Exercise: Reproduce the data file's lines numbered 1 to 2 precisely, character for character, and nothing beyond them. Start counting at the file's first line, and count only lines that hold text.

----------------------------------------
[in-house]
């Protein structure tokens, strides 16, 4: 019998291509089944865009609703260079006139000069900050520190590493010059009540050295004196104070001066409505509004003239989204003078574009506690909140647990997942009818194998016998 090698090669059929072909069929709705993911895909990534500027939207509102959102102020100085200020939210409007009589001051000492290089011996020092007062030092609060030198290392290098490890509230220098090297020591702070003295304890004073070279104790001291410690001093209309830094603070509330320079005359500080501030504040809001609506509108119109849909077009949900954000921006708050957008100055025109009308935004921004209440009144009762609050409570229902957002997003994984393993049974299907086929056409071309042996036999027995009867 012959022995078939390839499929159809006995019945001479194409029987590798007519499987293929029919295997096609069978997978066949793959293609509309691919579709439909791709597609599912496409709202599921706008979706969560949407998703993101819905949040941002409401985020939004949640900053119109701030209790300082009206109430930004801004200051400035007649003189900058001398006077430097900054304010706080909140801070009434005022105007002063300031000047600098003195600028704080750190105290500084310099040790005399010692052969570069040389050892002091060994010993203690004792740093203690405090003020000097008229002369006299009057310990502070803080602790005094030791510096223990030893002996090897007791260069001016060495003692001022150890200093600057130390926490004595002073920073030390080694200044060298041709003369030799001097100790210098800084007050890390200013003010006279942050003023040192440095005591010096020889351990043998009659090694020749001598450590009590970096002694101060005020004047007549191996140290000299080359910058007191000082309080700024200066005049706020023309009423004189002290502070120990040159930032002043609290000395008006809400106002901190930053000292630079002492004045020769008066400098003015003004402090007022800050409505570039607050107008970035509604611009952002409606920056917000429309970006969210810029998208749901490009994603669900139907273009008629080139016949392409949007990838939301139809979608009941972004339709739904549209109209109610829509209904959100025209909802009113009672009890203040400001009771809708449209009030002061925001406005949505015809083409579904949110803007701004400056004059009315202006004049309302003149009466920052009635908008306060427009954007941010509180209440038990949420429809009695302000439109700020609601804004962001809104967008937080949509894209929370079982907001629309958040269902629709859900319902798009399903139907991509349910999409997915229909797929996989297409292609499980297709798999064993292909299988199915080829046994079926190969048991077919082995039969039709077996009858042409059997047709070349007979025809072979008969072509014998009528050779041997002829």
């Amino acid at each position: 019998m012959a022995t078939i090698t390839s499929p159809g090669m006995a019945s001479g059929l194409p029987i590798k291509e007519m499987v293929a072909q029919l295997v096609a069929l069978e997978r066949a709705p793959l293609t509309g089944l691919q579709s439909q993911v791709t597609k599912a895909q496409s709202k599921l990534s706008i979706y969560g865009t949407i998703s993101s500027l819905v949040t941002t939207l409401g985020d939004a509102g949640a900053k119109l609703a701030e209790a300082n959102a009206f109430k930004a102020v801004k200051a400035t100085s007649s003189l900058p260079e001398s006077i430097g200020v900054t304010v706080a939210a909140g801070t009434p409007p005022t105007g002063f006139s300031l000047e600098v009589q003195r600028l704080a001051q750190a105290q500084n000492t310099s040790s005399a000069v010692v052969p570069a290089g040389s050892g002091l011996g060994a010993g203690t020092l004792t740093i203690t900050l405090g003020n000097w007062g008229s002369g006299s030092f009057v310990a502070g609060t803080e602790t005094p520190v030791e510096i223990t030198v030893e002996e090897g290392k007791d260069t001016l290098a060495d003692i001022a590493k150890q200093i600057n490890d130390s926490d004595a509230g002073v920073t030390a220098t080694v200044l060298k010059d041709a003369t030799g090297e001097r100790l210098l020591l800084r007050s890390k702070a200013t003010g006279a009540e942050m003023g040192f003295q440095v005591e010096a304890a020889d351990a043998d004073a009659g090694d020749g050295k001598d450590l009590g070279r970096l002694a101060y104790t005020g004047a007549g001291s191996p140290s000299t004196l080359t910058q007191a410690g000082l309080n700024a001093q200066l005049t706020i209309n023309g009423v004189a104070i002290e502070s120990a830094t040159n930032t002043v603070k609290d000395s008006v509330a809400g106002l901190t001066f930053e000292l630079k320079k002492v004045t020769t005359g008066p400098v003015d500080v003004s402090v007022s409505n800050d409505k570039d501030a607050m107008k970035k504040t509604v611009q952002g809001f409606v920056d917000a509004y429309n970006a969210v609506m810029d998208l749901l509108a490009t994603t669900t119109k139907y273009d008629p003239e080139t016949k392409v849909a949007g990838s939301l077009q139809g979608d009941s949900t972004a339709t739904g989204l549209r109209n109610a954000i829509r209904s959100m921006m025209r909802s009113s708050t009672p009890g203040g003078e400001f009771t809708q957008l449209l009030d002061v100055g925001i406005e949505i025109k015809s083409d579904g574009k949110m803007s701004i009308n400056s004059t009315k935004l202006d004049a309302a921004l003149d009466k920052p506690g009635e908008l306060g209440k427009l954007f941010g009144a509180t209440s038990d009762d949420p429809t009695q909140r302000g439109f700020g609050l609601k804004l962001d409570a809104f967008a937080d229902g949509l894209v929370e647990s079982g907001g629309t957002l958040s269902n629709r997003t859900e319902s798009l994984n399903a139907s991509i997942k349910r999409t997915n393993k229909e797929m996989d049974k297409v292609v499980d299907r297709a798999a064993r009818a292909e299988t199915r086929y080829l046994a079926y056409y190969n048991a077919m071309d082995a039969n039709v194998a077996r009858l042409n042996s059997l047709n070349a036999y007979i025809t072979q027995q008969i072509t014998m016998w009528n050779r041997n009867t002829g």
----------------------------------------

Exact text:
[in-house]
């Protein structure tokens, strides 16, 4: 019998291509089944865009609703260079006139000069900050520190590493010059009540050295004196104070001066409505509004003239989204003078574009506690909140647990997942009818194998016998 090698090669059929072909069929709705993911895909990534500027939207509102959102102020100085200020939210409007009589001051000492290089011996020092007062030092609060030198290392290098490890509230220098090297020591702070003295304890004073070279104790001291410690001093209309830094603070509330320079005359500080501030504040809001609506509108119109849909077009949900954000921006708050957008100055025109009308935004921004209440009144009762609050409570229902957002997003994984393993049974299907086929056409071309042996036999027995009867 012959022995078939390839499929159809006995019945001479194409029987590798007519499987293929029919295997096609069978997978066949793959293609509309691919579709439909791709597609599912496409709202599921706008979706969560949407998703993101819905949040941002409401985020939004949640900053119109701030209790300082009206109430930004801004200051400035007649003189900058001398006077430097900054304010706080909140801070009434005022105007002063300031000047600098003195600028704080750190105290500084310099040790005399010692052969570069040389050892002091060994010993203690004792740093203690405090003020000097008229002369006299009057310990502070803080602790005094030791510096223990030893002996090897007791260069001016060495003692001022150890200093600057130390926490004595002073920073030390080694200044060298041709003369030799001097100790210098800084007050890390200013003010006279942050003023040192440095005591010096020889351990043998009659090694020749001598450590009590970096002694101060005020004047007549191996140290000299080359910058007191000082309080700024200066005049706020023309009423004189002290502070120990040159930032002043609290000395008006809400106002901190930053000292630079002492004045020769008066400098003015003004402090007022800050409505570039607050107008970035509604611009952002409606920056917000429309970006969210810029998208749901490009994603669900139907273009008629080139016949392409949007990838939301139809979608009941972004339709739904549209109209109610829509209904959100025209909802009113009672009890203040400001009771809708449209009030002061925001406005949505015809083409579904949110803007701004400056004059009315202006004049309302003149009466920052009635908008306060427009954007941010509180209440038990949420429809009695302000439109700020609601804004962001809104967008937080949509894209929370079982907001629309958040269902629709859900319902798009399903139907991509349910999409997915229909797929996989297409292609499980297709798999064993292909299988199915080829046994079926190969048991077919082995039969039709077996009858042409059997047709070349007979025809072979008969072509014998009528050779041997002829």